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22 July, 2021      3 Minute Read


Long Distances, Long Histories:
Getting Close to Coffee in Oaxaca

 

Aïssatou Diallo

European Sales Manager

 

TAGS

When I found out early March 2021 that I would have the opportunity to spend an entire month in Oaxaca, Mexico, I was more than thrilled. We all had been through a difficult year and the several lockdowns and Covid restrictions had really started to take a toll on everyone’s mental well-being.

The objective of the trip was to immerse myself with our team in Mexico, get a better understanding of their reality and challenges, as well as find out how the Mexican coffee market is structured and meet some of the producers behind it. Caravela’s operations are mainly based in Oaxaca and Chiapas, two southwestern states of Mexico that have risen to the forefront of non-commercial coffee production since its introduction at the end of the 1800s, over a century after coffee first arrived in the western hemisphere in what is now the eastern state of Veracruz. Caravela HQ is located in Oaxaca City, where you can find the dry mill, main office and warehouse.

Oaxaca is home to the Zapotec, a pre-Columbian civilization thought to have originated over 2,500 years ago. Despite the Spanish colonisation and its devastating effect on the native population, Oaxaqueña culture has remained very strong. Today, the state is divided into eight sub-regions with myriad indigenous communities, local cultures and traditions.

My first field visit was to the Ozoletepec region. I left Oaxaca City to meet our analyst, Carlos Romero, two hours away in Miahuatlan. After another 4-hour drive, we arrived at the San Juan community in Ozoletepec. The change in landscape was striking, having started amid extremely arid scenery only to arrive in a greener, forest-type environment. We met with our PECA coordinator, Renato, a young member of the community, and producer Lino Garcia and his son, Sixto. After a very challenging trek through the forest (one hour of steep mountain climbing in 35C heat!), we finally arrived at their parcels. The trees, mainly Typica and Pluma variety, were very tall and I was surprised to find out that they depulp and ferment the coffee on the parcel, in the middle of the forest. They explained that because of the distance between their land and the village, it would be too heavy for the donkeys to carry full cherries the whole way, back and forth. We then also met with couple producers, Israel and Rosa Martinez.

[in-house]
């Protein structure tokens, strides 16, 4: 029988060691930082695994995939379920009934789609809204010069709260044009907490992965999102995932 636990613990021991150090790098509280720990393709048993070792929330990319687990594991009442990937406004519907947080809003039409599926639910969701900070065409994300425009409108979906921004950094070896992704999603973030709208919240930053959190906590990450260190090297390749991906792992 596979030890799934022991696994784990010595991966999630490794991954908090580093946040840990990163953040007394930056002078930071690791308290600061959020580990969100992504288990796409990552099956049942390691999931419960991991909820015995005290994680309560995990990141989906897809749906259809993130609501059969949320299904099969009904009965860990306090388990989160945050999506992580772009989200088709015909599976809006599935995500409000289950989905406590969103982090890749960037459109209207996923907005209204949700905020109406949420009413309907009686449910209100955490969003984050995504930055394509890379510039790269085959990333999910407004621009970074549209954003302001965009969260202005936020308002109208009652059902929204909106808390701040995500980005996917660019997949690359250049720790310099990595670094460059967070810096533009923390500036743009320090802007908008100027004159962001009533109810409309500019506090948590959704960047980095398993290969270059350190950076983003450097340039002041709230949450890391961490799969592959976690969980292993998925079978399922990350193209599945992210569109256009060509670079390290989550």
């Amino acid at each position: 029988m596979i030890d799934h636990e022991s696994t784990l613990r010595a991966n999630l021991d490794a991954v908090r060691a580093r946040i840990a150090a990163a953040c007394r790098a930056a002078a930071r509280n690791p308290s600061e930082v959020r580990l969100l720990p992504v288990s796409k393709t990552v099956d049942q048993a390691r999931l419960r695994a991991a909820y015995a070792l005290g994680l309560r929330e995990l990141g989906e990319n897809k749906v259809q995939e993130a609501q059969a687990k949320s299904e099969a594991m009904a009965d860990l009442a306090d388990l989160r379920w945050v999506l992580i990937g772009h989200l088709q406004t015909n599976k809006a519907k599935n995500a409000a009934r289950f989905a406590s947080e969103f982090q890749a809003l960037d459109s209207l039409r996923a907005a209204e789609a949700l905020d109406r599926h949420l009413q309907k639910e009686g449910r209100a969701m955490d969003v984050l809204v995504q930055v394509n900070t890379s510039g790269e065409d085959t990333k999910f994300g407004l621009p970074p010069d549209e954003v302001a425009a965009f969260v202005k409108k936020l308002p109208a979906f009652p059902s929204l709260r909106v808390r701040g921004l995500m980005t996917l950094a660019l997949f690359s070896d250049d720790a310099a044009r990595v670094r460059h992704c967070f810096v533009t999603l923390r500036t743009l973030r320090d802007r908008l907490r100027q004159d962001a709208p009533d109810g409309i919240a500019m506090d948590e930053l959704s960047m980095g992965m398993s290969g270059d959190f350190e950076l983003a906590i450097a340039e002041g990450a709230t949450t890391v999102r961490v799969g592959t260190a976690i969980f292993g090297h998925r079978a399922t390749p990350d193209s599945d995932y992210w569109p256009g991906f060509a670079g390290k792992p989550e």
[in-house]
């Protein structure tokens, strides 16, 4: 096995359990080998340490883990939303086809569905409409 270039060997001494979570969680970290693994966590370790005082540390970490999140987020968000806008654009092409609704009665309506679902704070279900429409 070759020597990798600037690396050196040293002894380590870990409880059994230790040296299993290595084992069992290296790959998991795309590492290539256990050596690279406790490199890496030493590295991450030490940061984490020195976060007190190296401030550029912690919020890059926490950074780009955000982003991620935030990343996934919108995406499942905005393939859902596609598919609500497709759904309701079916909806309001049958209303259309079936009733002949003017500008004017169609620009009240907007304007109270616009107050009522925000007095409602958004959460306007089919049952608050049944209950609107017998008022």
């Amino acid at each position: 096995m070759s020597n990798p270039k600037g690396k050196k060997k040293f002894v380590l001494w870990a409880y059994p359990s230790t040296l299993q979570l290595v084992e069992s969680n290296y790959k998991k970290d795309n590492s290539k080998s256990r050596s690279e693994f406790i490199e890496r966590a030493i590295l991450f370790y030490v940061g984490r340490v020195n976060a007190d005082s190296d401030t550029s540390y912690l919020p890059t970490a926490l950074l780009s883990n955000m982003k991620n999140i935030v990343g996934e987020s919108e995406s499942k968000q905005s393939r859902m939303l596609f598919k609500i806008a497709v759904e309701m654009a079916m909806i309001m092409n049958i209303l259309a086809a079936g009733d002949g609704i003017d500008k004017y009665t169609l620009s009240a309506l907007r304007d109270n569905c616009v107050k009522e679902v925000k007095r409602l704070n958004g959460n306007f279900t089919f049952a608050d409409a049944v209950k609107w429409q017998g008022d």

The second trip was to another area of the Ozolotepec region, closer to the Pacific: Tierra Blanca, with a community of 23 producers, and Malvarisco with 19 producers. I met with our PECA coordinator, Lazaro, who is also a member of these local communities. The main language there is Zapotec, so a few producers with whom we met didn’t speak Spanish and Lazaro was here to translate. Other growers we met included Jose Perez Juarez, who produces Pluma and Caturra, as well as Horta Santos Martinez, who produces Pluma Organic, but only two sacks of parchment a year!

With most farms here located at over 1,900 masl, the region has ideal conditions to grow high quality coffee. This beneficial altitude is not free from challenges though, as water scarcity and the extreme remoteness of the area present significant hurdles for farmers to overcome.

Because producers grow coffee following ‘ancestral methods’, most of their coffee is by default organically processed. They do not use chemicals and have little intervention on their farms. Due to limited water resources, producers ferment the cherries without it, and use hardly any water throughout the whole process. They traditionally dry their coffee on straw mats, and then sort the parchment by hand to remove foreign material, resulting in dry parchment that is always exceptionally clean. This ancestral way of producing coffee is a double-edged sword. The fact that all the coffee is, by default, Organic, caters to the growing needs of consuming markets for more organically grown products. However, the productivity and efficiency of the farms is very low. Therefore, these producers live a difficult life, with a lot of hard work for little output. The work of the Caravela PECA team is now to help them increase productivity and quality, while respecting their traditional way of growing coffee.

I am confident that the hand-in-hand work between these Oaxaqueño producers and the Caravela team will prove successful, and I am looking forward to seeing what great coffees it will bring in the future.

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